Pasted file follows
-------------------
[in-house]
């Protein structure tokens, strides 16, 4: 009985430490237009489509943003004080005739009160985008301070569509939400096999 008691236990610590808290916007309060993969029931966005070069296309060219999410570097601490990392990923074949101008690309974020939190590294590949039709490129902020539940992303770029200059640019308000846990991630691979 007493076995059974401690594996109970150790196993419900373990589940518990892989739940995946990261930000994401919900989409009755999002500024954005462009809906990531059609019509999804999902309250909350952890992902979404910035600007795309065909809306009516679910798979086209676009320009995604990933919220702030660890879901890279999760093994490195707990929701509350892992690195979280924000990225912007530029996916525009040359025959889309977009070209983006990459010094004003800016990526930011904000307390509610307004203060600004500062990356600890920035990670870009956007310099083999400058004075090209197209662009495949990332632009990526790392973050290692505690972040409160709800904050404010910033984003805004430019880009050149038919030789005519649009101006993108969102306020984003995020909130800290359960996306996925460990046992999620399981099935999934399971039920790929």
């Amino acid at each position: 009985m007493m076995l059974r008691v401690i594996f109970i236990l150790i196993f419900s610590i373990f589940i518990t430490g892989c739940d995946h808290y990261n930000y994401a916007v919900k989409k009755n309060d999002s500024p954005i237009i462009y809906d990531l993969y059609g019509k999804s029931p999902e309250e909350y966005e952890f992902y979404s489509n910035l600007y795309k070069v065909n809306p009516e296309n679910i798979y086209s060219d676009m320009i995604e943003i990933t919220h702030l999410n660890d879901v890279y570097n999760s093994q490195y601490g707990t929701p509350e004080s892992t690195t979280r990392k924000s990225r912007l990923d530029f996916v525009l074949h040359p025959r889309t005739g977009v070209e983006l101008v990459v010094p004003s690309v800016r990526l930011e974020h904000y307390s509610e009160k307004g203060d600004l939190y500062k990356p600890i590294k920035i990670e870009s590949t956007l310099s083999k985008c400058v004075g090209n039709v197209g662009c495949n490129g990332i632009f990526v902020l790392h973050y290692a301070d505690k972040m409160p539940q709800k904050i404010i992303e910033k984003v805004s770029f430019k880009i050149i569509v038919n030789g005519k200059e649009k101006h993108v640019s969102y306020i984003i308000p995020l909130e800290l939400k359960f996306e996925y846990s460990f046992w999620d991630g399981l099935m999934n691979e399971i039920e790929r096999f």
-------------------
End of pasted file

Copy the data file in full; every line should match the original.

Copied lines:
[in-house]
């Protein structure tokens, strides 16, 4: 009985430490237009489509943003004080005739009160985008301070569509939400096999 008691236990610590808290916007309060993969029931966005070069296309060219999410570097601490990392990923074949101008690309974020939190590294590949039709490129902020539940992303770029200059640019308000846990991630691979 007493076995059974401690594996109970150790196993419900373990589940518990892989739940995946990261930000994401919900989409009755999002500024954005462009809906990531059609019509999804999902309250909350952890992902979404910035600007795309065909809306009516679910798979086209676009320009995604990933919220702030660890879901890279999760093994490195707990929701509350892992690195979280924000990225912007530029996916525009040359025959889309977009070209983006990459010094004003800016990526930011904000307390509610307004203060600004500062990356600890920035990670870009956007310099083999400058004075090209197209662009495949990332632009990526790392973050290692505690972040409160709800904050404010910033984003805004430019880009050149038919030789005519649009101006993108969102306020984003995020909130800290359960996306996925460990046992999620399981099935999934399971039920790929």
């Amino acid at each position: 009985m007493m076995l059974r008691v401690i594996f109970i236990l150790i196993f419900s610590i373990f589940i518990t430490g892989c739940d995946h808290y990261n930000y994401a916007v919900k989409k009755n309060d999002s500024p954005i237009i462009y809906d990531l993969y059609g019509k999804s029931p999902e309250e909350y966005e952890f992902y979404s489509n910035l600007y795309k070069v065909n809306p009516e296309n679910i798979y086209s060219d676009m320009i995604e943003i990933t919220h702030l999410n660890d879901v890279y570097n999760s093994q490195y601490g707990t929701p509350e004080s892992t690195t979280r990392k924000s990225r912007l990923d530029f996916v525009l074949h040359p025959r889309t005739g977009v070209e983006l101008v990459v010094p004003s690309v800016r990526l930011e974020h904000y307390s509610e009160k307004g203060d600004l939190y500062k990356p600890i590294k920035i990670e870009s590949t956007l310099s083999k985008c400058v004075g090209n039709v197209g662009c495949n490129g990332i632009f990526v902020l790392h973050y290692a301070d505690k972040m409160p539940q709800k904050i404010i992303e910033k984003v805004s770029f430019k880009i050149i569509v038919n030789g005519k200059e649009k101006h993108v640019s969102y306020i984003i308000p995020l909130e800290l939400k359960f996306e996925y846990s460990f046992w999620d991630g399981l099935m999934n691979e399971i039920e790929r096999f």